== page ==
The global airline industry might continue to burn cash into 2022 amid uncertainty over when governments will release travel restrictions, according to a range of scenarios presented by IATA.
“We are concerned that it’s going to take much longer for the industry to stop burning through cash,” says the airline body’s chief economist Brian Pearce during a briefing today. This will have significant financial consequences for many carriers, he warns, raising ”questions about survivability”.
IATA now doubts that airlines will start to generate cash in the fourth quarter of 2021, as it had forecast in December, Pearce says.
It is therefore considering three scenarios for how the year will play out – including one where traffic is lower this year than in 2020 and cash-burn nears $100 billion.
Its December 2020 forecast was that passenger traffic would reach 51% of 2019 levels this year, enabling the industry to turn cash-positive by the fourth quarter, having burnt through $48 billion during the year.
IATA is increasingly concerned that a scenario is playing out where a slower release of restrictions means traffic only reaches 38% of 2019 levels – a marginal uptick on the 2020 performance. In that case, cash-burn would continue into 2022, with $75 billion lost over the full year.
Under a worse scenario, which IATA is modelling, traffic would only reach 33% of 2019 levels this year, meaning cash-burn of $95 billion for the full year and a return to a cash-positive position further into 2022. Passenger traffic in 2020 was 34% of the 2019 levels.
In considering these scenarios, Pearce cites “a great deal of uncertainty about whether governments will relax travel restrictions”, and notes that this “short-term problem” is a result of coronavirus being “even more difficult” to control than IATA expected when it released its December forecast.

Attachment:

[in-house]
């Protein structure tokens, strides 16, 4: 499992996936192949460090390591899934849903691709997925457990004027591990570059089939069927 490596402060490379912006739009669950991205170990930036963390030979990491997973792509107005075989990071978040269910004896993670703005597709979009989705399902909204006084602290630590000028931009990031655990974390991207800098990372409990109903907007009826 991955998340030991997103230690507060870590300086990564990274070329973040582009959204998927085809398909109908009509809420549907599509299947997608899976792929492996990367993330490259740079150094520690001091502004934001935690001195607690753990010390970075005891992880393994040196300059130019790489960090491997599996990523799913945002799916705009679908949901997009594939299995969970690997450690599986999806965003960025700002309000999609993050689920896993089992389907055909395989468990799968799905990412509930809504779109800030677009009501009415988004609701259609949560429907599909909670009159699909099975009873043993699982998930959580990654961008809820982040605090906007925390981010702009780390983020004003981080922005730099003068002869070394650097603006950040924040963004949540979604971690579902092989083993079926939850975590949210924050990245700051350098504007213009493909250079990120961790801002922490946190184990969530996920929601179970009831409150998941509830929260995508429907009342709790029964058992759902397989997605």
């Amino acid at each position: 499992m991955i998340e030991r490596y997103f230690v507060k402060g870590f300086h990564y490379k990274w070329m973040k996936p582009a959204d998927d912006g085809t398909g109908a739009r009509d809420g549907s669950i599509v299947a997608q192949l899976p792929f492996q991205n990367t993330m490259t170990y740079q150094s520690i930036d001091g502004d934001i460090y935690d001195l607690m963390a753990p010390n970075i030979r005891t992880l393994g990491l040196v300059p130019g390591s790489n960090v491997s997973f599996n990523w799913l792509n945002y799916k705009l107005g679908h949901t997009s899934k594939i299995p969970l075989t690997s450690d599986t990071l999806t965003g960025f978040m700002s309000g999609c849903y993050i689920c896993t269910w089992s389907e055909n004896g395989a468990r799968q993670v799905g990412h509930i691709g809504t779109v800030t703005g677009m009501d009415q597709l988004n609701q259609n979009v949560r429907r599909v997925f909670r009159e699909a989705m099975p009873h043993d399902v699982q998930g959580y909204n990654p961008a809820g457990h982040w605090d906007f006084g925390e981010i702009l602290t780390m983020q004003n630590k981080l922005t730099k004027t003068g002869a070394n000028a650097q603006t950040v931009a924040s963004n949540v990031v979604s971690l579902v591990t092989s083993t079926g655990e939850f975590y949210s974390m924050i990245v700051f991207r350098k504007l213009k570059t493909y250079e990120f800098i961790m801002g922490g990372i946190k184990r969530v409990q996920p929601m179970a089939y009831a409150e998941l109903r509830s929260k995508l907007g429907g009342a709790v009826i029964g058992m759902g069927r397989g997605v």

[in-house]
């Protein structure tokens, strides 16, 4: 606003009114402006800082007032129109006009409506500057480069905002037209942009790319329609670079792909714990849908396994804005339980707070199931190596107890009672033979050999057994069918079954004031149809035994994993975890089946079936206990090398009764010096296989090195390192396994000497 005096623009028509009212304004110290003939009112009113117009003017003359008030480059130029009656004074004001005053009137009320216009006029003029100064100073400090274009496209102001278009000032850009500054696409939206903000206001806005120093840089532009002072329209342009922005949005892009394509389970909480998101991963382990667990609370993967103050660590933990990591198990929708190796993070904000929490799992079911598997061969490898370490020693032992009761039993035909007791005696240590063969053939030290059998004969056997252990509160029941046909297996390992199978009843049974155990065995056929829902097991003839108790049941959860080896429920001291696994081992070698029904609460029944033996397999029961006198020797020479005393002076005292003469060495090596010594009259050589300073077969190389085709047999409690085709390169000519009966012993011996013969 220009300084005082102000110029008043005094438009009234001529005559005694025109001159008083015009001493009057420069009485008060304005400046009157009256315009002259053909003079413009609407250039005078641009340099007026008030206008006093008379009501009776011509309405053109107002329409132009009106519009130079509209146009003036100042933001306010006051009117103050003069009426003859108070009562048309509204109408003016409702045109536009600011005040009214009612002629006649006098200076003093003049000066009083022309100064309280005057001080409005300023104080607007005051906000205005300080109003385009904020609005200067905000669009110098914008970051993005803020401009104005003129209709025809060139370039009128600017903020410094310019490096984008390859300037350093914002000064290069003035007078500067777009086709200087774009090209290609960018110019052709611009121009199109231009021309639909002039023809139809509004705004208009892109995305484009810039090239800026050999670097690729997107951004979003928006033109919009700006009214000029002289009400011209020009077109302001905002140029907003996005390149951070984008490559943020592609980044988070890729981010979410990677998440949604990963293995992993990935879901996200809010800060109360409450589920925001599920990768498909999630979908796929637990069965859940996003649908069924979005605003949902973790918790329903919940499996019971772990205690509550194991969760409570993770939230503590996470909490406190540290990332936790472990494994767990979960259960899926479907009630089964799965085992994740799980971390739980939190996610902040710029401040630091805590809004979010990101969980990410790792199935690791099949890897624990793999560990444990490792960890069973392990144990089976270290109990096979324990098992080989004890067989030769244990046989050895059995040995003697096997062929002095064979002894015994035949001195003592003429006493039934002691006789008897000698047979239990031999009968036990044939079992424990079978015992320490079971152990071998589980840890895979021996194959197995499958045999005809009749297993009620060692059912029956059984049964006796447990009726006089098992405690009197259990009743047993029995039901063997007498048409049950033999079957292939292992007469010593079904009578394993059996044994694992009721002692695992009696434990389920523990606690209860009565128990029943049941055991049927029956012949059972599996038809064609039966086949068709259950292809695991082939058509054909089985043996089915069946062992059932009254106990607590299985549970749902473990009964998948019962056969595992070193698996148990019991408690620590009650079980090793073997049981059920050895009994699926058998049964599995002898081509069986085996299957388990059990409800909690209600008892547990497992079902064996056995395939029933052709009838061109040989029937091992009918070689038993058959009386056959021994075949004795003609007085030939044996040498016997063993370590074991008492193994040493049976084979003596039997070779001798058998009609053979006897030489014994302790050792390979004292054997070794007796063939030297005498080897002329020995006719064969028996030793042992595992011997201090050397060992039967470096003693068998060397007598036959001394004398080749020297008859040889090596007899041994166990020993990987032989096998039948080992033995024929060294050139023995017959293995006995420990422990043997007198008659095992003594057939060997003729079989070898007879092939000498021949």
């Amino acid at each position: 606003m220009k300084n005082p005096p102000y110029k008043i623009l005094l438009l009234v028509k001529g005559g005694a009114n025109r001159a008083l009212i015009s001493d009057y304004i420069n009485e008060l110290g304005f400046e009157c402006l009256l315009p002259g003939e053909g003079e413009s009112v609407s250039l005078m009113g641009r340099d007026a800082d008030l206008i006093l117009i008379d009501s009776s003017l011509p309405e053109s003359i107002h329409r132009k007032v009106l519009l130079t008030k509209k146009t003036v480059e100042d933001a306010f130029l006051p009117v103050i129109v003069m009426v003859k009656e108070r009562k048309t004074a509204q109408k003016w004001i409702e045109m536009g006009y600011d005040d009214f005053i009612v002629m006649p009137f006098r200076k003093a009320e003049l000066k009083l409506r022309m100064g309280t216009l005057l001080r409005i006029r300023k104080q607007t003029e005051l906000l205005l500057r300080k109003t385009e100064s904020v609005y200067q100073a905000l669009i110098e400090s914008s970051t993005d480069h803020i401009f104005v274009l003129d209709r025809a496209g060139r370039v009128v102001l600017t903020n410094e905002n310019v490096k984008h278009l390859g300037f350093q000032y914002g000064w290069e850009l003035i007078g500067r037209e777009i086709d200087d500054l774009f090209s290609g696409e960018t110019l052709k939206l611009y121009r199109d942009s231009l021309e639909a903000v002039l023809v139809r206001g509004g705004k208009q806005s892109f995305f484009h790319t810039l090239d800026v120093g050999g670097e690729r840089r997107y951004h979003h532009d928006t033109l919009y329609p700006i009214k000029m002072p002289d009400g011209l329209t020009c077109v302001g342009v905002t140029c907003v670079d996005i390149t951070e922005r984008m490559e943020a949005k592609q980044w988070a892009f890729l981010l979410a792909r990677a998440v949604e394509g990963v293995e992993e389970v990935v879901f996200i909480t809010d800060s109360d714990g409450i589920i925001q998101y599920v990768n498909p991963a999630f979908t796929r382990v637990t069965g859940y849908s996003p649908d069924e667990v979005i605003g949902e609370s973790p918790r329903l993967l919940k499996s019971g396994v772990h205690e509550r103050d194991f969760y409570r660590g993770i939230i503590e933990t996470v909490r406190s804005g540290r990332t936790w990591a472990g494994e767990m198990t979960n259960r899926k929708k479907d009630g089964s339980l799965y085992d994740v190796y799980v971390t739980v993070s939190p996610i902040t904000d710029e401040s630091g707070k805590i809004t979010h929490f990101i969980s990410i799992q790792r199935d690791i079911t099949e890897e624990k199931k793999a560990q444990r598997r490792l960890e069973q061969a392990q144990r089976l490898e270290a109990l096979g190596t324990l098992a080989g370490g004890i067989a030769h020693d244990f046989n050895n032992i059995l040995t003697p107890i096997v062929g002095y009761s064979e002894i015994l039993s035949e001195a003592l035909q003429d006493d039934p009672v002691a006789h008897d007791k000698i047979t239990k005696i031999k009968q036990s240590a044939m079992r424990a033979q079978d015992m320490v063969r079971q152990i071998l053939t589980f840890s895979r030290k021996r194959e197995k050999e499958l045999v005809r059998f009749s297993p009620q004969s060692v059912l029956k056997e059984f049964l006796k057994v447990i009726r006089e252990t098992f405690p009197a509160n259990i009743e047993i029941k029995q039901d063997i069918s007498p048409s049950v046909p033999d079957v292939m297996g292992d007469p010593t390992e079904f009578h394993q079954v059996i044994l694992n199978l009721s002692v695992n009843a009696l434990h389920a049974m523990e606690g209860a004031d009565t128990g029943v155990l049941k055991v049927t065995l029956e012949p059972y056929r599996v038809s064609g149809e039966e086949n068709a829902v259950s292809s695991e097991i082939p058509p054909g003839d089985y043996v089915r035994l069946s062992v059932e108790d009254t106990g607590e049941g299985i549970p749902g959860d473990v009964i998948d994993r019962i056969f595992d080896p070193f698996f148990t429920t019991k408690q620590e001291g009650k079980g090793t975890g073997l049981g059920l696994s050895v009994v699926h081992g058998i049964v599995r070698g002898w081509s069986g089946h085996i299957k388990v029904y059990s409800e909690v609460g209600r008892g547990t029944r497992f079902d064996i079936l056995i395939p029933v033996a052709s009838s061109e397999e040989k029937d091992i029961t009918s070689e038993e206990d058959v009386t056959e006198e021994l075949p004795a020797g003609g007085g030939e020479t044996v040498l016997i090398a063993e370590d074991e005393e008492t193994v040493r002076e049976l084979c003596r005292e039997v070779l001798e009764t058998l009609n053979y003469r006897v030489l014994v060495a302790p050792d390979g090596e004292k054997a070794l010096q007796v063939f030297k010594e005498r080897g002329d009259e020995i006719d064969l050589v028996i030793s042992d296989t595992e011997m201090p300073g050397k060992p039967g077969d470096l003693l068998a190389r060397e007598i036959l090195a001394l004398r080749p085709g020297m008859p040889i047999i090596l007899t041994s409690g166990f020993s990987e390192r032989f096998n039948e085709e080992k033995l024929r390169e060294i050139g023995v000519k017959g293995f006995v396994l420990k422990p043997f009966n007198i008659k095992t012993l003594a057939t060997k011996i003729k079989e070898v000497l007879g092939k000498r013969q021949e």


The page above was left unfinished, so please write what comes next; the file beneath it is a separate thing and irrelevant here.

IATA’s assumption that travel restrictions would be released as soon as countries had vaccinated their most vulnerable populations is also being challenged by developments.
Amid this uncertainty, bookings for domestic flights have started to deteriorate in recent weeks, Pearce explains, having held up well during the second half of 2020. At the same time, international bookings continue to flat-line at a low level.
More positively, the potential exists for for a strong rebound, he says, particularly in developed economies where vaccination programmes are more advanced.
Ultimately, however, “the first half of this year is looking quite a bit weaker than when we issued our forecasts in December”, Pearce states.
Looking further into the year, towards the crucial July-August period – when airline profitability often offsets poorer financial performance in other months – Pearce notes with concern that forward bookings for those months were down 78% in mid-February versus the same point in 2019.
“The cliche that it’s always darker before dawn – that seems fitting for today’s messages,” says IATA director general Alexandre de Juniac during the same briefing. Many airlines will not survive “without additional relief from government”, he adds.
Others will end the year with much higher levels of indebtedness than expected only weeks ago, Pearce adds.
IATA notes that under all scenarios, it still believes the industry will return to 2019 levels of passenger traffic in the 2023-2024 timeframe, because the same pent-up demand for passenger travel exists in all cases.
IATA has estimated that airlines burnt through $77 billion in cash during the second half of 2020 alone.